Back
Register for SMS Alerts
or enter your details manually below...
First Name:
Last Name:
Email:
Password:
Hometown:
Birthday:
Sorry, we couldn't find that email.
Existing users
Email
Password
Sorry, we couldn't find those details.
Enter Email
Sorry, we couldn't find that email.

Permission granted subject to a reduction in floor space

Rehabilitation allowed in view of the building’s vernacular characteristics

robert_musumeci
Robert Musumeci
21 July 2017, 7:28am
The Tribunal observed that the applicant’s request was tantamount to rehabilitating a vernacular building, the bulk of which was to be retained
The Tribunal observed that the applicant’s request was tantamount to rehabilitating a vernacular building, the bulk of which was to be retained
A planning proposal entitled “to sanction existing dwellings (pre-1967 farmhouses)” was submitted to the Malta Environment and Planning Authority in an attempt to obtain permission for the sanctioning of structural alterations which had been carried out without planning consent. The interventions include the roofing over of a passageway linking two old buildings. The application involves two old farmhouses situated in an area known as Tal-Qaghadi in the limits of Naxxar.

Following a thorough analysis, the applicant’s request was rejected by the Environment and Planning Commission after it unanimously held that the interventions were in violation of active plans and policies, specifically Policy 6.2C and Policy 6.3 of the Rural Policy and Design Guidance (RPDG, 2014).

The Commission held inter alia that ‘the current building is larger than the original building, the characteristics of the original buildings were not retained, the proposed landscaping scheme is not appropriate, the site falls within an archaeological area, the floor area of each dwelling exceeds 200 square metres, the extensions visually dominate the existing buildings and the extensions were constructed after 1994’. Moreover, the design was considered to lack visual, containing ‘disparate styles that do not reflect the local context’.

In addition, the Commission held that, given the site context, the interventions had ‘an adverse impact on an important archaeological site’, thus in conflict with Structure Plan policy ARC 3 which in turn provides that such areas or sites should be safeguarded and preserved. Concluding, the Commission maintained that the proposal would also give rise to unacceptable additional on-street car parking, exacerbating existing problems of congestion, potential highway danger and vehicular and pedestrian conflict.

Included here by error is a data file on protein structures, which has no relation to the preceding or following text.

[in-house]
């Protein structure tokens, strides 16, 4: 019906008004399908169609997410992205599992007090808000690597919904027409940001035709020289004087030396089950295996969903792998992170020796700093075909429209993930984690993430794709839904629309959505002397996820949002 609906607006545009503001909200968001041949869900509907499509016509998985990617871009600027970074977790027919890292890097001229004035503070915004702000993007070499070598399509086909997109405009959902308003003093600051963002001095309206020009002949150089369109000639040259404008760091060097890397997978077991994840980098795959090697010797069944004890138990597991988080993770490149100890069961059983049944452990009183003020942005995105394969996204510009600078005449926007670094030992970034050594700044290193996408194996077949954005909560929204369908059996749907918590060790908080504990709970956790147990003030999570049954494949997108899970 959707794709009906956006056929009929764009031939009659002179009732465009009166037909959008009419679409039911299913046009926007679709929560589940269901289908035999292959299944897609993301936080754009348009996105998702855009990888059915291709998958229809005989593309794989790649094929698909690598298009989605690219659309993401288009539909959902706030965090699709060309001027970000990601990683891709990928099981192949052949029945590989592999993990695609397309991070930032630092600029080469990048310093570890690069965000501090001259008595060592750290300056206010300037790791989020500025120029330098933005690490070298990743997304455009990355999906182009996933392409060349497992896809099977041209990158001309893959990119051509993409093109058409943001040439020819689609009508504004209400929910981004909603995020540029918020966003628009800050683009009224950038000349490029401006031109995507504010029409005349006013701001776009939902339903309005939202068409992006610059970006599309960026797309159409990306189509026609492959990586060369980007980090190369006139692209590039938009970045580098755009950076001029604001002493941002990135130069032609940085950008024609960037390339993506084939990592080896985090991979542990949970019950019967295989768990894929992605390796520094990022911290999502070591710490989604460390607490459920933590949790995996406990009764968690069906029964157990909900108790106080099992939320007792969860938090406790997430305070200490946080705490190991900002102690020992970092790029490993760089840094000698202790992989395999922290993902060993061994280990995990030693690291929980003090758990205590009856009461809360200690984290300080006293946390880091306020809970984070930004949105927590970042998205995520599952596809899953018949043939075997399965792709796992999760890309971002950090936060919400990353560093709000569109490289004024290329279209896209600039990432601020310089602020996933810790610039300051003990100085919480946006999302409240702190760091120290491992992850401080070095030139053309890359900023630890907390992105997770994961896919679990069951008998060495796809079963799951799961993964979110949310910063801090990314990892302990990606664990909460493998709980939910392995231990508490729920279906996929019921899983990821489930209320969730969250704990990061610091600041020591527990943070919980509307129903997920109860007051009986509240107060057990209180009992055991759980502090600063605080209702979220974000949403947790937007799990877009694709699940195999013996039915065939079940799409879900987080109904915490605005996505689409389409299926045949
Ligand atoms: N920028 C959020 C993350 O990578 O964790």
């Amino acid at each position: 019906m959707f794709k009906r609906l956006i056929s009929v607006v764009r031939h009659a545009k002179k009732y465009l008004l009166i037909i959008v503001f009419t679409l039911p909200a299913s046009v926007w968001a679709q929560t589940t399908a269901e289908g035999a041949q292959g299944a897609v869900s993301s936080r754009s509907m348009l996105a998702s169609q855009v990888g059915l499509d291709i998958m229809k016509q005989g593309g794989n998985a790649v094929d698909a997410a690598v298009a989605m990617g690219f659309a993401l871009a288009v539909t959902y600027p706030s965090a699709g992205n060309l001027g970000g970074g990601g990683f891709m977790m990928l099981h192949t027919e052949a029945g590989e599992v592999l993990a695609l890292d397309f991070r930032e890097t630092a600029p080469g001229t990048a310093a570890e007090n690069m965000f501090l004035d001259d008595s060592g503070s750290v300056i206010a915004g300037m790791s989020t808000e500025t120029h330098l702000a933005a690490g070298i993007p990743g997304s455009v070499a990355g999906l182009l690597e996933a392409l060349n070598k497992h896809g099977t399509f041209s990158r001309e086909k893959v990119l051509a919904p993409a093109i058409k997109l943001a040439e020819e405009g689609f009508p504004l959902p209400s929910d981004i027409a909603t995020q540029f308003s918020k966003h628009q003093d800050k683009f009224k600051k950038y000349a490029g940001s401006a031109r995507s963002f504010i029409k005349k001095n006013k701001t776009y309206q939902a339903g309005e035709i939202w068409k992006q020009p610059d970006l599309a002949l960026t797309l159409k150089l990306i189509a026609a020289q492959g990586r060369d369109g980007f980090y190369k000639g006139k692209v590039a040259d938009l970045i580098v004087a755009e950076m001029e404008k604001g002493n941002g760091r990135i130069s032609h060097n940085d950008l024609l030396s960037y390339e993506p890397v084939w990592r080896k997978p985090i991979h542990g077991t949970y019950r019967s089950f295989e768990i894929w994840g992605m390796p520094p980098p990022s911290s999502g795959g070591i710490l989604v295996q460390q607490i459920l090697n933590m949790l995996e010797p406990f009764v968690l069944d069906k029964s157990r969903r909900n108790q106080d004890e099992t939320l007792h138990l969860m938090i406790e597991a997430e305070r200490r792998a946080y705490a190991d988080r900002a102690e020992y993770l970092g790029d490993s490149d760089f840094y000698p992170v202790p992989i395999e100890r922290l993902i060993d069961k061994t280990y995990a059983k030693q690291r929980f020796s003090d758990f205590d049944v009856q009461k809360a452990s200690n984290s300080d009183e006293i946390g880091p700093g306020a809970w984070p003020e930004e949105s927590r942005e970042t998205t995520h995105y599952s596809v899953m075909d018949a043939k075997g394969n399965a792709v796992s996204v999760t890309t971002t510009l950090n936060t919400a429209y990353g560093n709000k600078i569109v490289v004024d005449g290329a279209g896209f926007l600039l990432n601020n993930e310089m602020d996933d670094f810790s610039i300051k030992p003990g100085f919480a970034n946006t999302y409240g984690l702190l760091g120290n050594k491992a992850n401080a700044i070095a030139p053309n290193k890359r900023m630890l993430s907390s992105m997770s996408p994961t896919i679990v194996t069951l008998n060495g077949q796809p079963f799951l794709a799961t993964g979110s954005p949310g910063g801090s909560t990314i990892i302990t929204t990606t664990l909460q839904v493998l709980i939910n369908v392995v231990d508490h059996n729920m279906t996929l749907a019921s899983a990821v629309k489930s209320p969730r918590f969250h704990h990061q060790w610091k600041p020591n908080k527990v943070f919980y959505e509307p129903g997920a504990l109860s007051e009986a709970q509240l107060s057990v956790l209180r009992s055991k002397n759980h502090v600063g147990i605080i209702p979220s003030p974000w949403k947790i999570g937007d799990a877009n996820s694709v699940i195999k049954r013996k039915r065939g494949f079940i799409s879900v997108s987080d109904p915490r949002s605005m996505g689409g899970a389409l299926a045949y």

In reaction, the applicant lodged an appeal with the Environment and Planning Review Tribunal, insisting that the Commission’s decision should be reversed. In his appeal submissions, the applicant maintained that his proposal was ‘definitely not for the redevelopment of previously existing buildings’. The applicant went on to state that his application was not tantamount to a ‘change the use’ since the residential use was legally established, adding that the old building was being retained and ‘not redeveloped’.

He insisted that his designs were ‘typical of rural development, simple, without elaboration, and fitting to its context’. Concluding, he highlighted that such applications should not be rejected ‘a priori’ for the simple reason that the relative site is located within a Class A Area of Archaeological Importance.

In reply, the Authority held to its original position, reiterating that ‘the existing structures were extensively altered and hence the property does not merit the designation as a high importance vernacular property’. The case officer pointed out to the Tribunal that structural extensions are favourably considered on condition that there are no substantial changes to the original building. With regard to the archaeological impacts, the case officer asserted that an assessment was not possible at that stage since works had already been taken in hand.

In its assessment, the Tribunal observed that the applicant’s request was tantamount to rehabilitating a vernacular building, the bulk of which was to be retained (contrary to what the Authority had stated). For this reason, the Tribunal acceded to the applicant’s request on condition that the floor space of the recent additions is reduced.

Dr Robert Musumeci is an advocate and an architect, with an interest in development planning law

robert_musumeci
Dr Robert Musumeci is a warranted advocate and a perit. He also holds a Masters Degree in ...
Latest Environment News
09:40
After a change was made in China's constitution, Xi Jinping was set on a course for indefinite power, after pledging to lead country int...
09:03
Having previously led Malta’s forensic analysis laboratory for 30 years, Anthony Abela Medici says around 500g of semtex may have...
09:00
They called her the ‘hate blogger’. Others wanted her dead. Politicians, across the political divides, despised her
09:00
A former assistant of Harvey Weinstein says she was paid large sums of money to keep quiet, after accusing the movie mogul of sexual harassm...
08:38
Most of us never imagined that Caruana Galizia, or any other journalist or writer, would ever have been executed